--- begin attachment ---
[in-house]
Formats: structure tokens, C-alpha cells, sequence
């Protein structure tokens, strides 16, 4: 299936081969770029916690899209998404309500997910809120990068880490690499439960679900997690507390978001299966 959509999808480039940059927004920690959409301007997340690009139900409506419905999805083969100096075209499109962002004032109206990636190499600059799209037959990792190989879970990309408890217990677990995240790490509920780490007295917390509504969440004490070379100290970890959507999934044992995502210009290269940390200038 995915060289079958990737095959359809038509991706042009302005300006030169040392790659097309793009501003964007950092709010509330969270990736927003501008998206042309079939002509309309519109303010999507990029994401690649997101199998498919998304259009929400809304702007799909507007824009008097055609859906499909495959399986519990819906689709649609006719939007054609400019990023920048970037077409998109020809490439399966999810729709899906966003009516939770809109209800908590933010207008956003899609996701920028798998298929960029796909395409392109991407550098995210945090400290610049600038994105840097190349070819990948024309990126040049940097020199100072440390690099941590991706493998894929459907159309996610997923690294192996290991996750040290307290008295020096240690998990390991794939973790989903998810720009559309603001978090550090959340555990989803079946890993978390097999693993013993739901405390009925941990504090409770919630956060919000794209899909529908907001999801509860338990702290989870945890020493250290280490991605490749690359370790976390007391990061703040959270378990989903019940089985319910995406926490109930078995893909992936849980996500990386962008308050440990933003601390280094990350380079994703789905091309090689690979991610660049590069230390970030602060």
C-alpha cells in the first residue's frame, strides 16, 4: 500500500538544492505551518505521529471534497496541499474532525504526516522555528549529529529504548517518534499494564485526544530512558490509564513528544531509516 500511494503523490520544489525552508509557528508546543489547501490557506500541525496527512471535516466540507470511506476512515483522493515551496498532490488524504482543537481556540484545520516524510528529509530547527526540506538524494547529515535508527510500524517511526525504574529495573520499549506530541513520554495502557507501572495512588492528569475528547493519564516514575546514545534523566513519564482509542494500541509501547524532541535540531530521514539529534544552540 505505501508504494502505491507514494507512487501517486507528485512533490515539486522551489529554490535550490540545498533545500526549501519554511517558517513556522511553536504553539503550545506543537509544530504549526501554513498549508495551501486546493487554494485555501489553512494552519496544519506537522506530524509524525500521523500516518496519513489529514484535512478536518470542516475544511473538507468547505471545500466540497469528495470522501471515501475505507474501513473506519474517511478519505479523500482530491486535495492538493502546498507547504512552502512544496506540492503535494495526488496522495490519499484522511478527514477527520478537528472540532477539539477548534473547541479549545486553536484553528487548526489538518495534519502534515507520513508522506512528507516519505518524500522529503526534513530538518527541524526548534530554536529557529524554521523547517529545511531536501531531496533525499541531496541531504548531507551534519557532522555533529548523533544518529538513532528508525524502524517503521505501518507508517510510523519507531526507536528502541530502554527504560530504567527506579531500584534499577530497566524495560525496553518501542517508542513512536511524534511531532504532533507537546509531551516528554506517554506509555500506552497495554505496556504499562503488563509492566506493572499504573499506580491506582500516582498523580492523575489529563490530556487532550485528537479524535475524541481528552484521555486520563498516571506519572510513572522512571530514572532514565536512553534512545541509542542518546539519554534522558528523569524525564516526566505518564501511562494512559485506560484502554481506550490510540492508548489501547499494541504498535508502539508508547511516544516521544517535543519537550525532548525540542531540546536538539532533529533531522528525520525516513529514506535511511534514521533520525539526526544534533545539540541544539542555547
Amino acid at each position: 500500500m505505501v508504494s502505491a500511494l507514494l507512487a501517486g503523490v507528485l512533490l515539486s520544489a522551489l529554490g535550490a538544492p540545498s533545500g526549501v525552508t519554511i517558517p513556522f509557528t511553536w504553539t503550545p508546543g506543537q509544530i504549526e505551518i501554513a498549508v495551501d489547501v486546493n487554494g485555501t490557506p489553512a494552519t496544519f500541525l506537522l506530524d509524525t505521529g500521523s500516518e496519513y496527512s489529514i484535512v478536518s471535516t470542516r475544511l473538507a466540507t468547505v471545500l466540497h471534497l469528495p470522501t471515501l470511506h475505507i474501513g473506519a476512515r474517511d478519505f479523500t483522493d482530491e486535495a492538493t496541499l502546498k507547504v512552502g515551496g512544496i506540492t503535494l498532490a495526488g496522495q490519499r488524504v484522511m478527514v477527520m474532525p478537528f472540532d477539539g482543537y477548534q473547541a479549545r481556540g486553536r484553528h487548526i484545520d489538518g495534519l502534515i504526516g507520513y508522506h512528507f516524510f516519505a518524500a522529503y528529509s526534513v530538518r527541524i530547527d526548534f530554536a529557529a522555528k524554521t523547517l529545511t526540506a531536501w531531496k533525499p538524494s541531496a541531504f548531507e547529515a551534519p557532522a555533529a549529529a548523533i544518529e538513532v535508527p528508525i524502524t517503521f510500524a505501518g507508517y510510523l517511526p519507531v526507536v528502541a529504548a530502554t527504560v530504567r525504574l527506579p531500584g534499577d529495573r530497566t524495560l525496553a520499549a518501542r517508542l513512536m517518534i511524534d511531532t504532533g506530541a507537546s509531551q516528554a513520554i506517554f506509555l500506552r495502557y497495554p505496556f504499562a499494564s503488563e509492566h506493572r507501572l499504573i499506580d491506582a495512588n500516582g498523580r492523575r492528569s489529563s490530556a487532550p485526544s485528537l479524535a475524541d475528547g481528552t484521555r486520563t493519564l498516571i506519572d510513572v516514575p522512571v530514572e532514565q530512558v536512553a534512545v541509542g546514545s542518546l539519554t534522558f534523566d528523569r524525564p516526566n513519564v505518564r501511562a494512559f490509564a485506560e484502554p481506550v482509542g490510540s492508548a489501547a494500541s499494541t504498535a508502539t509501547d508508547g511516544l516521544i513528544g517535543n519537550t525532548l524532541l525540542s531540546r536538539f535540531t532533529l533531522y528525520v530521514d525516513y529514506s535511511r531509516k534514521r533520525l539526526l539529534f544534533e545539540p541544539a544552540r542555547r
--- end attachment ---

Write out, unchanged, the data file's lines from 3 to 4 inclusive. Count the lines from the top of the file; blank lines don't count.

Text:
């Protein structure tokens, strides 16, 4: 299936081969770029916690899209998404309500997910809120990068880490690499439960679900997690507390978001299966 959509999808480039940059927004920690959409301007997340690009139900409506419905999805083969100096075209499109962002004032109206990636190499600059799209037959990792190989879970990309408890217990677990995240790490509920780490007295917390509504969440004490070379100290970890959507999934044992995502210009290269940390200038 995915060289079958990737095959359809038509991706042009302005300006030169040392790659097309793009501003964007950092709010509330969270990736927003501008998206042309079939002509309309519109303010999507990029994401690649997101199998498919998304259009929400809304702007799909507007824009008097055609859906499909495959399986519990819906689709649609006719939007054609400019990023920048970037077409998109020809490439399966999810729709899906966003009516939770809109209800908590933010207008956003899609996701920028798998298929960029796909395409392109991407550098995210945090400290610049600038994105840097190349070819990948024309990126040049940097020199100072440390690099941590991706493998894929459907159309996610997923690294192996290991996750040290307290008295020096240690998990390991794939973790989903998810720009559309603001978090550090959340555990989803079946890993978390097999693993013993739901405390009925941990504090409770919630956060919000794209899909529908907001999801509860338990702290989870945890020493250290280490991605490749690359370790976390007391990061703040959270378990989903019940089985319910995406926490109930078995893909992936849980996500990386962008308050440990933003601390280094990350380079994703789905091309090689690979991610660049590069230390970030602060």
C-alpha cells in the first residue's frame, strides 16, 4: 500500500538544492505551518505521529471534497496541499474532525504526516522555528549529529529504548517518534499494564485526544530512558490509564513528544531509516 500511494503523490520544489525552508509557528508546543489547501490557506500541525496527512471535516466540507470511506476512515483522493515551496498532490488524504482543537481556540484545520516524510528529509530547527526540506538524494547529515535508527510500524517511526525504574529495573520499549506530541513520554495502557507501572495512588492528569475528547493519564516514575546514545534523566513519564482509542494500541509501547524532541535540531530521514539529534544552540 505505501508504494502505491507514494507512487501517486507528485512533490515539486522551489529554490535550490540545498533545500526549501519554511517558517513556522511553536504553539503550545506543537509544530504549526501554513498549508495551501486546493487554494485555501489553512494552519496544519506537522506530524509524525500521523500516518496519513489529514484535512478536518470542516475544511473538507468547505471545500466540497469528495470522501471515501475505507474501513473506519474517511478519505479523500482530491486535495492538493502546498507547504512552502512544496506540492503535494495526488496522495490519499484522511478527514477527520478537528472540532477539539477548534473547541479549545486553536484553528487548526489538518495534519502534515507520513508522506512528507516519505518524500522529503526534513530538518527541524526548534530554536529557529524554521523547517529545511531536501531531496533525499541531496541531504548531507551534519557532522555533529548523533544518529538513532528508525524502524517503521505501518507508517510510523519507531526507536528502541530502554527504560530504567527506579531500584534499577530497566524495560525496553518501542517508542513512536511524534511531532504532533507537546509531551516528554506517554506509555500506552497495554505496556504499562503488563509492566506493572499504573499506580491506582500516582498523580492523575489529563490530556487532550485528537479524535475524541481528552484521555486520563498516571506519572510513572522512571530514572532514565536512553534512545541509542542518546539519554534522558528523569524525564516526566505518564501511562494512559485506560484502554481506550490510540492508548489501547499494541504498535508502539508508547511516544516521544517535543519537550525532548525540542531540546536538539532533529533531522528525520525516513529514506535511511534514521533520525539526526544534533545539540541544539542555547